No. A word study won’t help either. Searching for every instance of usage for the word “inconceivable” is going to turn up too much data. It’s inefficient. Furthermore, even if I’m able to hypothetically lock in on the “subtext” of the reference (probably not that hard in this case with the right web search), I haven’t really reached understanding yet. I have to watch the whole movie first. And I probably need to watch it in the context of other 80s/90s flicks to figure out why this was a cultural moment for Gen-X. I won’t “get it” until I embed myself a bit into a now fading age of cinema.
What Should I Be Doing Instead of Word Studies
Word studies as described above are not the best tool for this kind of hermeneutical task. There often (but not always) is a depth in the usage of particular words and phrases, but that depth is not a function of the dictionary definition or “meaning” of the word. It is a function of how the word triggers particular cultural moments and concepts and stories and ideas. The best tool for that kind of analysis is cultural engagement. It is to live in and within the historical “intertext” of the word. That’s obviously hard when it comes to interpreting Scripture. For an outdated 80s reference I just need to find dad’s old VHS collection, or figure out which streaming service owns the rights these days. But the Bible is much older. How do we study the “intertext” of Biblical words?
Word studies can be a part of that process, but it’s really just the first step, and an inefficient one at that. They don’t really help you find what you’re looking for because what you are looking for is a function of culture and theology and the inter-connectedness of texts, not word meaning. Back to λογός (“word”). I can get out a concordance and compile every reference, but that’s a lot of work, and only a small subset of those occurrences are going to be relevant. There’s a better way. First, I need to determine that the word is “special,” that John means it to be rich with intertext. Literary tools are your guideposts here, and with John it’s a no-brainer. He loves images; he excels at sub-texting other sections of Scripture (John would love memes, I think), and he uses these metaphorical skills to do heavy theological lifting.
As we do that literary work, we find that John is pulling on some obvious biblical parallels, like Genesis 1-3. If you’re familiar with your Bible, this isn’t subtle. It just “triggers” intuitively, much like “inconceivable” does for 80s kids.2 Why? Because you’ve immersed yourself in the culture and literature–in this case, the culture projected by the Bible. It might also trigger Pss. 8 and 139, even though the word “word” does not appear in those psalms. The creational concept is in both, though, as is the tie between creation and an Adamic representative (so no concordance will alert you to this).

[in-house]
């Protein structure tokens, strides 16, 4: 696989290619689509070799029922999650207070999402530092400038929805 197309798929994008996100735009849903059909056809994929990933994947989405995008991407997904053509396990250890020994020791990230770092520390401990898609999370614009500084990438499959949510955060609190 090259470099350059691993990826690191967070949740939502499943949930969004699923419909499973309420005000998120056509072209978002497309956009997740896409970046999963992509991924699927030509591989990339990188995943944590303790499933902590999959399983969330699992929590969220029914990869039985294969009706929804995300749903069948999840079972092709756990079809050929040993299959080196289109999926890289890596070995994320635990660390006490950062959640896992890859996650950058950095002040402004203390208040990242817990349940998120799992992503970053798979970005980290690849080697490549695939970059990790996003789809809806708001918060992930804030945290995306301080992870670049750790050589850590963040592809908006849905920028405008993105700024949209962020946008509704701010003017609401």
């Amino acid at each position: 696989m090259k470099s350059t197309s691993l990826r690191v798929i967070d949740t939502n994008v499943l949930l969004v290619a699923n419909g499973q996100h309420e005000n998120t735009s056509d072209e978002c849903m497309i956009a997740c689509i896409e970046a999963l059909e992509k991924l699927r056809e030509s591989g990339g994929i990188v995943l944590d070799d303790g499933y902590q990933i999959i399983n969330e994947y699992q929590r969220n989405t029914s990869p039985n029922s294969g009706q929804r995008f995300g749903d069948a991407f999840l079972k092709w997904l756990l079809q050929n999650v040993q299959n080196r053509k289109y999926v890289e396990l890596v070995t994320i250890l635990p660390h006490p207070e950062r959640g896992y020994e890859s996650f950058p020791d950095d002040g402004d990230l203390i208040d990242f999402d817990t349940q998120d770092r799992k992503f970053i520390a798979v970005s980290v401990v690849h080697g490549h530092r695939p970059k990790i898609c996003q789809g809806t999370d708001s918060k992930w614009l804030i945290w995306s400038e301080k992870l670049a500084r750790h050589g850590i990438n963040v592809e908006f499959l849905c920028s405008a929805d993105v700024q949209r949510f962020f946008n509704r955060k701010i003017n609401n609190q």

There are ways to go still deeper, to expose the “not so obvious” connections (though the obvious ones should be your primary guide). At this point we could talk about Biblical Theology, typology, intertextual analysis, metaphor theory, cultural anthropology, and plain old history. Once you know how to use these tools (and some are more intuitive, and more useful, than others), you will find that they are far more robust and far more efficient. Sadly, this post isn’t really about how to use these tools, it’s simply a reminder that they are there, and they are awesome.
So free up your time. Stop doing word studies. What should you do instead? The absolute best thing you can do is immerse yourself in Scripture. Stop picking the Bible apart into little bits and start reading comprehensively. Second, start developing your facility with exegetical tools like Biblical Theology and typology. Third, start reading “around” the Bible. Language is a function of culture and history as well as syntax and grammar; upgrade your understanding of the ancient world and how it works.
- You can read about this, and other fallacies, in D. A. Carson’s excellent Exegetical Fallacies.
- And it’s worth noting that a “brute force” approach–that is, a word-search on λογος–wouldn’t actually return Gen. 1-3 as a result